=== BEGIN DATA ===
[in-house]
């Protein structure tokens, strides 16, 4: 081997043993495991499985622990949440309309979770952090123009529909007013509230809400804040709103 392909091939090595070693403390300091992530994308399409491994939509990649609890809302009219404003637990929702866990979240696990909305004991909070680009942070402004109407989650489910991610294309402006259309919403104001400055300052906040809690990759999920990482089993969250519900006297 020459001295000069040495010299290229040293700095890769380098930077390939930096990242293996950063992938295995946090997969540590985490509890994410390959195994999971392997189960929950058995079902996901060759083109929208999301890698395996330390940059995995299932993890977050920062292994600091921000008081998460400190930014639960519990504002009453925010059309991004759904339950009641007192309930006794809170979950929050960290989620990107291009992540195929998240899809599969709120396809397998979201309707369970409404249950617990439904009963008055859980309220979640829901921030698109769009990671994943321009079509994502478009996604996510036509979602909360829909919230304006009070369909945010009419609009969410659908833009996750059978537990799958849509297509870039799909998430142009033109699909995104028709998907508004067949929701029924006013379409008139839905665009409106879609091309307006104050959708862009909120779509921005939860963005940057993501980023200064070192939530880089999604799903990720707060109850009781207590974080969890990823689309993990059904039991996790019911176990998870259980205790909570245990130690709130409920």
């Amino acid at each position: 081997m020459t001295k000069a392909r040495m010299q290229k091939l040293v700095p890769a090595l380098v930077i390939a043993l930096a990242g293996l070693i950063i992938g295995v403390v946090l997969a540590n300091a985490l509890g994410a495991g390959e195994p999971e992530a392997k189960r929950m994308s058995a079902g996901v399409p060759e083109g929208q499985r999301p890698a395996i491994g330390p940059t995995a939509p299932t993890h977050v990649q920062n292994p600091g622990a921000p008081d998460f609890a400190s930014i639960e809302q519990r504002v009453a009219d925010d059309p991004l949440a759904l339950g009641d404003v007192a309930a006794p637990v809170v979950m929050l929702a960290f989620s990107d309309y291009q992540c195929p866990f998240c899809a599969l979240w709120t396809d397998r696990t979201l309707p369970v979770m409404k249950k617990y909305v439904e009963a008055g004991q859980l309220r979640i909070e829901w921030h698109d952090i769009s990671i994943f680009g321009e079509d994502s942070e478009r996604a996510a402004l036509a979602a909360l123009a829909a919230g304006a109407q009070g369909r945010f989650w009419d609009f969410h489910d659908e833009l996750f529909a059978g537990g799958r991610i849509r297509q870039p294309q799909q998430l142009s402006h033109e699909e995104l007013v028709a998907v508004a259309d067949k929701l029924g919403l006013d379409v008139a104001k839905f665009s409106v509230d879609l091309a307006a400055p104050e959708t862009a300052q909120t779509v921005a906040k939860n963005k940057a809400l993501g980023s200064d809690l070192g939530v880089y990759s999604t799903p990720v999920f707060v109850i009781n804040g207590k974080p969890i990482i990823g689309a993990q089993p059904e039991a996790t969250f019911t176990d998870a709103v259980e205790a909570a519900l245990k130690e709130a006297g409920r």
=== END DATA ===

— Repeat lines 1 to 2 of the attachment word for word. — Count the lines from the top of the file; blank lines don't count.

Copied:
[in-house]
């Protein structure tokens, strides 16, 4: 081997043993495991499985622990949440309309979770952090123009529909007013509230809400804040709103 392909091939090595070693403390300091992530994308399409491994939509990649609890809302009219404003637990929702866990979240696990909305004991909070680009942070402004109407989650489910991610294309402006259309919403104001400055300052906040809690990759999920990482089993969250519900006297 020459001295000069040495010299290229040293700095890769380098930077390939930096990242293996950063992938295995946090997969540590985490509890994410390959195994999971392997189960929950058995079902996901060759083109929208999301890698395996330390940059995995299932993890977050920062292994600091921000008081998460400190930014639960519990504002009453925010059309991004759904339950009641007192309930006794809170979950929050960290989620990107291009992540195929998240899809599969709120396809397998979201309707369970409404249950617990439904009963008055859980309220979640829901921030698109769009990671994943321009079509994502478009996604996510036509979602909360829909919230304006009070369909945010009419609009969410659908833009996750059978537990799958849509297509870039799909998430142009033109699909995104028709998907508004067949929701029924006013379409008139839905665009409106879609091309307006104050959708862009909120779509921005939860963005940057993501980023200064070192939530880089999604799903990720707060109850009781207590974080969890990823689309993990059904039991996790019911176990998870259980205790909570245990130690709130409920």